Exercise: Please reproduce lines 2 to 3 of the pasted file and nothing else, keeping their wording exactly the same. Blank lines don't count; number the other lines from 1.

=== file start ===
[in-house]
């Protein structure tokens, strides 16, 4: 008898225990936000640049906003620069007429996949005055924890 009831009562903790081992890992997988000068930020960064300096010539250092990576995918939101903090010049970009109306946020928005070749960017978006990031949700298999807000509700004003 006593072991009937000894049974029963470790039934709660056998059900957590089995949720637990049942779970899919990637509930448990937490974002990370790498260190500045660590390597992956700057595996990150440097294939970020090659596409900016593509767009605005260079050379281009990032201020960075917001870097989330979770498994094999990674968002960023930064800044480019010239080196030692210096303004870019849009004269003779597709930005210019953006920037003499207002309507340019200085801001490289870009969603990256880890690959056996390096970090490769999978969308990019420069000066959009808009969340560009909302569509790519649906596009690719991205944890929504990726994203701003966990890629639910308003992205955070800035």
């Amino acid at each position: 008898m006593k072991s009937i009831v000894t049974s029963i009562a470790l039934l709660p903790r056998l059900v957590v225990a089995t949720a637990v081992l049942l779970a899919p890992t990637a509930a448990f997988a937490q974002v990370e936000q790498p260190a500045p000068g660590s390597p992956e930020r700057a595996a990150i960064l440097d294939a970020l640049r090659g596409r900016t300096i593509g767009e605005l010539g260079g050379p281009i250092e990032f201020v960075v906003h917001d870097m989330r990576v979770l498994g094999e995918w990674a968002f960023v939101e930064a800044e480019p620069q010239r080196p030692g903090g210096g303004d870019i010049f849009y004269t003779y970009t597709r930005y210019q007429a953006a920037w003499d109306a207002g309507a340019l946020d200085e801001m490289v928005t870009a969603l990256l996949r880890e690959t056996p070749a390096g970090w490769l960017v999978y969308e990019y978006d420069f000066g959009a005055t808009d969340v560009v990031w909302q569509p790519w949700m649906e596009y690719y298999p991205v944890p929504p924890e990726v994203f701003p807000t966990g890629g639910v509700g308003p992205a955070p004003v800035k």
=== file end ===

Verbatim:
């Protein structure tokens, strides 16, 4: 008898225990936000640049906003620069007429996949005055924890 009831009562903790081992890992997988000068930020960064300096010539250092990576995918939101903090010049970009109306946020928005070749960017978006990031949700298999807000509700004003 006593072991009937000894049974029963470790039934709660056998059900957590089995949720637990049942779970899919990637509930448990937490974002990370790498260190500045660590390597992956700057595996990150440097294939970020090659596409900016593509767009605005260079050379281009990032201020960075917001870097989330979770498994094999990674968002960023930064800044480019010239080196030692210096303004870019849009004269003779597709930005210019953006920037003499207002309507340019200085801001490289870009969603990256880890690959056996390096970090490769999978969308990019420069000066959009808009969340560009909302569509790519649906596009690719991205944890929504990726994203701003966990890629639910308003992205955070800035």
């Amino acid at each position: 008898m006593k072991s009937i009831v000894t049974s029963i009562a470790l039934l709660p903790r056998l059900v957590v225990a089995t949720a637990v081992l049942l779970a899919p890992t990637a509930a448990f997988a937490q974002v990370e936000q790498p260190a500045p000068g660590s390597p992956e930020r700057a595996a990150i960064l440097d294939a970020l640049r090659g596409r900016t300096i593509g767009e605005l010539g260079g050379p281009i250092e990032f201020v960075v906003h917001d870097m989330r990576v979770l498994g094999e995918w990674a968002f960023v939101e930064a800044e480019p620069q010239r080196p030692g903090g210096g303004d870019i010049f849009y004269t003779y970009t597709r930005y210019q007429a953006a920037w003499d109306a207002g309507a340019l946020d200085e801001m490289v928005t870009a969603l990256l996949r880890e690959t056996p070749a390096g970090w490769l960017v999978y969308e990019y978006d420069f000066g959009a005055t808009d969340v560009v990031w909302q569509p790519w949700m649906e596009y690719y298999p991205v944890p929504p924890e990726v994203f701003p807000t966990g890629g639910v509700g308003p992205a955070p004003v800035k």